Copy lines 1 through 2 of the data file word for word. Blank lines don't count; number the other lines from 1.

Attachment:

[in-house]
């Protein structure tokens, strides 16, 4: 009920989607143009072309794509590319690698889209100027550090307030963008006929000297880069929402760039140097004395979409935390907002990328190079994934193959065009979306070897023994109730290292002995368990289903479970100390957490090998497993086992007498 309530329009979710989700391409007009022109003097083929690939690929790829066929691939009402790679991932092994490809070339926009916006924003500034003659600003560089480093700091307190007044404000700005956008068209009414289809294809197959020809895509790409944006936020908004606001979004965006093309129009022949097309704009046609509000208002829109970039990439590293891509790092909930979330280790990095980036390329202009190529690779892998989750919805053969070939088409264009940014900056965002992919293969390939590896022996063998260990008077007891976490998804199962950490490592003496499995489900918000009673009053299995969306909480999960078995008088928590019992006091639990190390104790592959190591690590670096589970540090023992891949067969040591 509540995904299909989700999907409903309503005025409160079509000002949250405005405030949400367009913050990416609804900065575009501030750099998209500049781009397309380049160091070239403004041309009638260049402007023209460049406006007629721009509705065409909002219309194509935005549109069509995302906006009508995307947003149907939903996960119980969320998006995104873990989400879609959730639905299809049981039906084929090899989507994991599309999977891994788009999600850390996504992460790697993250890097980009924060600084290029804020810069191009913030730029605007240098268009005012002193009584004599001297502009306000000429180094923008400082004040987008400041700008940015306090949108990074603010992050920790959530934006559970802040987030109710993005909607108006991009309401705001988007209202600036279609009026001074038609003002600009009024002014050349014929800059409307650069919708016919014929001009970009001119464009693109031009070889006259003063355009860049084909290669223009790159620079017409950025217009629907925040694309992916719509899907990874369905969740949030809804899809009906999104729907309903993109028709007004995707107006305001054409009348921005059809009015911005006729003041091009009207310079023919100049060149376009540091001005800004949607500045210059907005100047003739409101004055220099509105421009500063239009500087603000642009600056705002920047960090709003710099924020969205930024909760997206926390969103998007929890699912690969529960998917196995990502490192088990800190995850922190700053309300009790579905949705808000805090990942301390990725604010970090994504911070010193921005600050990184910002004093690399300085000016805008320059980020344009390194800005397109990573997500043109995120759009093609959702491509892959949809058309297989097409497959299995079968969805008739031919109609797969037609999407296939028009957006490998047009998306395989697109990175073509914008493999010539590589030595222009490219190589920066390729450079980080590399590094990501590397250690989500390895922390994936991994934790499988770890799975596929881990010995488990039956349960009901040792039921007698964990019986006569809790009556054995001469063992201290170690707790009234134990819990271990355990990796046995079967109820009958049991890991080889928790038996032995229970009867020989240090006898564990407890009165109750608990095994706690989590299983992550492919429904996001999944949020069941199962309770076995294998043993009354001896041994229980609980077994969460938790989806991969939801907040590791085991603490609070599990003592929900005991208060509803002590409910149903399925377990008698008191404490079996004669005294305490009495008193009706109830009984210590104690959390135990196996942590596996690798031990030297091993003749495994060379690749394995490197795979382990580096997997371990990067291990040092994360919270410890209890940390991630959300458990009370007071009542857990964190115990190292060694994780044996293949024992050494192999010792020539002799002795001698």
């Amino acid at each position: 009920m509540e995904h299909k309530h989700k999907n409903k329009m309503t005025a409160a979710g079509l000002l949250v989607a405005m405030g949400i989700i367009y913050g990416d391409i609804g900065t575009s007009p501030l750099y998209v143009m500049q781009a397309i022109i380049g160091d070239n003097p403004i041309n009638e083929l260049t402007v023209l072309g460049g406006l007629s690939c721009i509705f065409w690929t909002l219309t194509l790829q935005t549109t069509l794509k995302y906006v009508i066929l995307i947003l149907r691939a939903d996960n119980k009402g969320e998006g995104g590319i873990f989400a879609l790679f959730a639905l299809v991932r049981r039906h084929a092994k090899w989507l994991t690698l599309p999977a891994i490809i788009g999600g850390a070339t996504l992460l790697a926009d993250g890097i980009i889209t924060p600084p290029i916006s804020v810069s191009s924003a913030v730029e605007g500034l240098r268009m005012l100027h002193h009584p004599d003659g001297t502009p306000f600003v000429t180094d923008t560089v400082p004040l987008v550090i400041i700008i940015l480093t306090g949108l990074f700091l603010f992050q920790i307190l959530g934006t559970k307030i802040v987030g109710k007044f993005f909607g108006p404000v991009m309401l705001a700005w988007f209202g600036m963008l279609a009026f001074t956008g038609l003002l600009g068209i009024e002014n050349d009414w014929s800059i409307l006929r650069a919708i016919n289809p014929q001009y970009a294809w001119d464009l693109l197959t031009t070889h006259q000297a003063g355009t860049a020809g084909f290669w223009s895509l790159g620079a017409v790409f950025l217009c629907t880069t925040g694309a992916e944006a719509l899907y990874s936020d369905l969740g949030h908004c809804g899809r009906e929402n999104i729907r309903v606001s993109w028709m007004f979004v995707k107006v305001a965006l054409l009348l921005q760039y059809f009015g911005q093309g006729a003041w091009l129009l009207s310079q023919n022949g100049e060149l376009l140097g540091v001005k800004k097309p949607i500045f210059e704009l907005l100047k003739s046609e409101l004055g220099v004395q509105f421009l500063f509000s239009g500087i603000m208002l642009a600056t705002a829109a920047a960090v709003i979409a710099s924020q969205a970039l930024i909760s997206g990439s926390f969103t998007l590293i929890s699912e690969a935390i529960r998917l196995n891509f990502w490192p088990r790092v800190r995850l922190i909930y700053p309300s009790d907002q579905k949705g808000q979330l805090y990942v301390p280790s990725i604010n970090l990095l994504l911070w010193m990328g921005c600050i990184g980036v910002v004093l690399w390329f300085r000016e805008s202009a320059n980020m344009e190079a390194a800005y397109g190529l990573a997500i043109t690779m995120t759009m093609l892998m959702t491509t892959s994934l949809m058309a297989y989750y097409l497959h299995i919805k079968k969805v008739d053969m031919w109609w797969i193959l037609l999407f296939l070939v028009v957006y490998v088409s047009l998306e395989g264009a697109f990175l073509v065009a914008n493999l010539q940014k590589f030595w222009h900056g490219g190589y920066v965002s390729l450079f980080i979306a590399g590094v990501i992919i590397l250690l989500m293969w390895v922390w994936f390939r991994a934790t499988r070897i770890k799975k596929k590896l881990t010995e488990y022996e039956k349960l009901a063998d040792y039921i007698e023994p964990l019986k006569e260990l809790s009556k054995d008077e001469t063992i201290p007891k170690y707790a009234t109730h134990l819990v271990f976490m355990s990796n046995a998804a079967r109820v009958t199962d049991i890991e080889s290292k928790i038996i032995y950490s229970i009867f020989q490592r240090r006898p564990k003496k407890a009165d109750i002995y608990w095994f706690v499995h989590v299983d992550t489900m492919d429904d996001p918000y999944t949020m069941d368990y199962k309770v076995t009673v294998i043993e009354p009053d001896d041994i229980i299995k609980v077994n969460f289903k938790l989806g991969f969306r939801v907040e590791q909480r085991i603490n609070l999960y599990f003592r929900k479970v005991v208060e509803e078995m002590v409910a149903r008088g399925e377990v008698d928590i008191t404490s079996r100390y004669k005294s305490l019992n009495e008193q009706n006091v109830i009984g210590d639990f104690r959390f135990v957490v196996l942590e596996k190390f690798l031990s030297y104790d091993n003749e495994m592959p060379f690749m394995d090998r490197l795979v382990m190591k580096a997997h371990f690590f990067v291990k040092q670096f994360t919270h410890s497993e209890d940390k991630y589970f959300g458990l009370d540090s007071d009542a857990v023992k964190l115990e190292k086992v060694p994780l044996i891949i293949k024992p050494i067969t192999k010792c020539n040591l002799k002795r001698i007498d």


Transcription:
[in-house]
């Protein structure tokens, strides 16, 4: 009920989607143009072309794509590319690698889209100027550090307030963008006929000297880069929402760039140097004395979409935390907002990328190079994934193959065009979306070897023994109730290292002995368990289903479970100390957490090998497993086992007498 309530329009979710989700391409007009022109003097083929690939690929790829066929691939009402790679991932092994490809070339926009916006924003500034003659600003560089480093700091307190007044404000700005956008068209009414289809294809197959020809895509790409944006936020908004606001979004965006093309129009022949097309704009046609509000208002829109970039990439590293891509790092909930979330280790990095980036390329202009190529690779892998989750919805053969070939088409264009940014900056965002992919293969390939590896022996063998260990008077007891976490998804199962950490490592003496499995489900918000009673009053299995969306909480999960078995008088928590019992006091639990190390104790592959190591690590670096589970540090023992891949067969040591 509540995904299909989700999907409903309503005025409160079509000002949250405005405030949400367009913050990416609804900065575009501030750099998209500049781009397309380049160091070239403004041309009638260049402007023209460049406006007629721009509705065409909002219309194509935005549109069509995302906006009508995307947003149907939903996960119980969320998006995104873990989400879609959730639905299809049981039906084929090899989507994991599309999977891994788009999600850390996504992460790697993250890097980009924060600084290029804020810069191009913030730029605007240098268009005012002193009584004599001297502009306000000429180094923008400082004040987008400041700008940015306090949108990074603010992050920790959530934006559970802040987030109710993005909607108006991009309401705001988007209202600036279609009026001074038609003002600009009024002014050349014929800059409307650069919708016919014929001009970009001119464009693109031009070889006259003063355009860049084909290669223009790159620079017409950025217009629907925040694309992916719509899907990874369905969740949030809804899809009906999104729907309903993109028709007004995707107006305001054409009348921005059809009015911005006729003041091009009207310079023919100049060149376009540091001005800004949607500045210059907005100047003739409101004055220099509105421009500063239009500087603000642009600056705002920047960090709003710099924020969205930024909760997206926390969103998007929890699912690969529960998917196995990502490192088990800190995850922190700053309300009790579905949705808000805090990942301390990725604010970090994504911070010193921005600050990184910002004093690399300085000016805008320059980020344009390194800005397109990573997500043109995120759009093609959702491509892959949809058309297989097409497959299995079968969805008739031919109609797969037609999407296939028009957006490998047009998306395989697109990175073509914008493999010539590589030595222009490219190589920066390729450079980080590399590094990501590397250690989500390895922390994936991994934790499988770890799975596929881990010995488990039956349960009901040792039921007698964990019986006569809790009556054995001469063992201290170690707790009234134990819990271990355990990796046995079967109820009958049991890991080889928790038996032995229970009867020989240090006898564990407890009165109750608990095994706690989590299983992550492919429904996001999944949020069941199962309770076995294998043993009354001896041994229980609980077994969460938790989806991969939801907040590791085991603490609070599990003592929900005991208060509803002590409910149903399925377990008698008191404490079996004669005294305490009495008193009706109830009984210590104690959390135990196996942590596996690798031990030297091993003749495994060379690749394995490197795979382990580096997997371990990067291990040092994360919270410890209890940390991630959300458990009370007071009542857990964190115990190292060694994780044996293949024992050494192999010792020539002799002795001698």